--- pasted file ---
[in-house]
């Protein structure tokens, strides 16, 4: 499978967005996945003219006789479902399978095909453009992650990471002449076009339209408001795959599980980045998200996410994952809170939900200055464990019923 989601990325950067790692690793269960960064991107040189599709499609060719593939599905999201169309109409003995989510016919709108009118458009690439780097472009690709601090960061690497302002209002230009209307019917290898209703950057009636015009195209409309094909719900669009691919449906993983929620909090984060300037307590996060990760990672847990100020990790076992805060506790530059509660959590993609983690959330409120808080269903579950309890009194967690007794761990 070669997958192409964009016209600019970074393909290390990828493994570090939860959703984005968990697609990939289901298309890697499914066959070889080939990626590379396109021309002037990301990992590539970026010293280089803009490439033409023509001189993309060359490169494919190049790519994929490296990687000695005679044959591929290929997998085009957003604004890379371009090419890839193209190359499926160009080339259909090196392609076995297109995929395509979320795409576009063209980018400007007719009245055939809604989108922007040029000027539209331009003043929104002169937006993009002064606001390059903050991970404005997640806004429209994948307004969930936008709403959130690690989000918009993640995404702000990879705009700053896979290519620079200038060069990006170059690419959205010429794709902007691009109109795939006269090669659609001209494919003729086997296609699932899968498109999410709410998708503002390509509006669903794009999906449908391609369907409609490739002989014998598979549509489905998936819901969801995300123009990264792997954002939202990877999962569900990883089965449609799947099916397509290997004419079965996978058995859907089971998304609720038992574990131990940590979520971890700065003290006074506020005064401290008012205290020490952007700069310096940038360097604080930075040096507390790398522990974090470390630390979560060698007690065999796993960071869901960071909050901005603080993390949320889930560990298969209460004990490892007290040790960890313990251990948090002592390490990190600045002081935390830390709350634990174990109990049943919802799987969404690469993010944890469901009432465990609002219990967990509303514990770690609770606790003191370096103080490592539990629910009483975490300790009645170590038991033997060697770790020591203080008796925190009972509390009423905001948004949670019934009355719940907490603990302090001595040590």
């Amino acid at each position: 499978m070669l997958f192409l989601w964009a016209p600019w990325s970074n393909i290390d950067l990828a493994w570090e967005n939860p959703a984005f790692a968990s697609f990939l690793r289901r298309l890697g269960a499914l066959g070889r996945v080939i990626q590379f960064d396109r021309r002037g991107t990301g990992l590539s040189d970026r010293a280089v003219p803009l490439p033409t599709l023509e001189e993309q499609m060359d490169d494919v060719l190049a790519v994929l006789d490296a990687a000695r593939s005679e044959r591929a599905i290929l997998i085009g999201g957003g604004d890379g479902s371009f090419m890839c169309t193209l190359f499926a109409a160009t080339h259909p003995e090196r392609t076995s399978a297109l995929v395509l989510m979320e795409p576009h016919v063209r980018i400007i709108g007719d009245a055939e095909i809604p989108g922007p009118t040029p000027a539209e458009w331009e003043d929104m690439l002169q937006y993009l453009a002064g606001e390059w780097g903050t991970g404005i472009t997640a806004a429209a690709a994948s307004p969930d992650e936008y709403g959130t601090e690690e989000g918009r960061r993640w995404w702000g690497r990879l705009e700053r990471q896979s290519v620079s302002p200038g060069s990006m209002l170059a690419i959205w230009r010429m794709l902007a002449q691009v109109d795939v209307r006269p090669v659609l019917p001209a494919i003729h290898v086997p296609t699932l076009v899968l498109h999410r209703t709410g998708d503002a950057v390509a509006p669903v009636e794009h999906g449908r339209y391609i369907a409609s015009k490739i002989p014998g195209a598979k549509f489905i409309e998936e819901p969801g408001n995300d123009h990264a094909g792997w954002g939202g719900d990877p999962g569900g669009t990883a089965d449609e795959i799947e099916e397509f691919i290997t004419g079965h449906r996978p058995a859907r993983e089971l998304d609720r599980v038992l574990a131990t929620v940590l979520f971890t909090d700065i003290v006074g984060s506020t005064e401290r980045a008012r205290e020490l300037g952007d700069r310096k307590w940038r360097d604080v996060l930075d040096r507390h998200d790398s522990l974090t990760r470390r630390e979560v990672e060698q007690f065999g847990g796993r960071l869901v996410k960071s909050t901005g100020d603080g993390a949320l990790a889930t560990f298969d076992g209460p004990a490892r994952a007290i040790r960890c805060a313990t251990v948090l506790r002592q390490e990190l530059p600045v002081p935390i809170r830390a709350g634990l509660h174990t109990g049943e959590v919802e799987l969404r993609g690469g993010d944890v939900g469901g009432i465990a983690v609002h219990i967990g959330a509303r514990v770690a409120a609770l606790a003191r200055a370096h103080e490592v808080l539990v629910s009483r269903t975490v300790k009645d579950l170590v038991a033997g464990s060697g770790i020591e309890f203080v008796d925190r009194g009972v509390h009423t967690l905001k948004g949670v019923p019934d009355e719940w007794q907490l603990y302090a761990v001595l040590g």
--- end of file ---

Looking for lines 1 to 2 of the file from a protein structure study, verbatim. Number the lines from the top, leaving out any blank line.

[in-house]
């Protein structure tokens, strides 16, 4: 499978967005996945003219006789479902399978095909453009992650990471002449076009339209408001795959599980980045998200996410994952809170939900200055464990019923 989601990325950067790692690793269960960064991107040189599709499609060719593939599905999201169309109409003995989510016919709108009118458009690439780097472009690709601090960061690497302002209002230009209307019917290898209703950057009636015009195209409309094909719900669009691919449906993983929620909090984060300037307590996060990760990672847990100020990790076992805060506790530059509660959590993609983690959330409120808080269903579950309890009194967690007794761990 070669997958192409964009016209600019970074393909290390990828493994570090939860959703984005968990697609990939289901298309890697499914066959070889080939990626590379396109021309002037990301990992590539970026010293280089803009490439033409023509001189993309060359490169494919190049790519994929490296990687000695005679044959591929290929997998085009957003604004890379371009090419890839193209190359499926160009080339259909090196392609076995297109995929395509979320795409576009063209980018400007007719009245055939809604989108922007040029000027539209331009003043929104002169937006993009002064606001390059903050991970404005997640806004429209994948307004969930936008709403959130690690989000918009993640995404702000990879705009700053896979290519620079200038060069990006170059690419959205010429794709902007691009109109795939006269090669659609001209494919003729086997296609699932899968498109999410709410998708503002390509509006669903794009999906449908391609369907409609490739002989014998598979549509489905998936819901969801995300123009990264792997954002939202990877999962569900990883089965449609799947099916397509290997004419079965996978058995859907089971998304609720038992574990131990940590979520971890700065003290006074506020005064401290008012205290020490952007700069310096940038360097604080930075040096507390790398522990974090470390630390979560060698007690065999796993960071869901960071909050901005603080993390949320889930560990298969209460004990490892007290040790960890313990251990948090002592390490990190600045002081935390830390709350634990174990109990049943919802799987969404690469993010944890469901009432465990609002219990967990509303514990770690609770606790003191370096103080490592539990629910009483975490300790009645170590038991033997060697770790020591203080008796925190009972509390009423905001948004949670019934009355719940907490603990302090001595040590």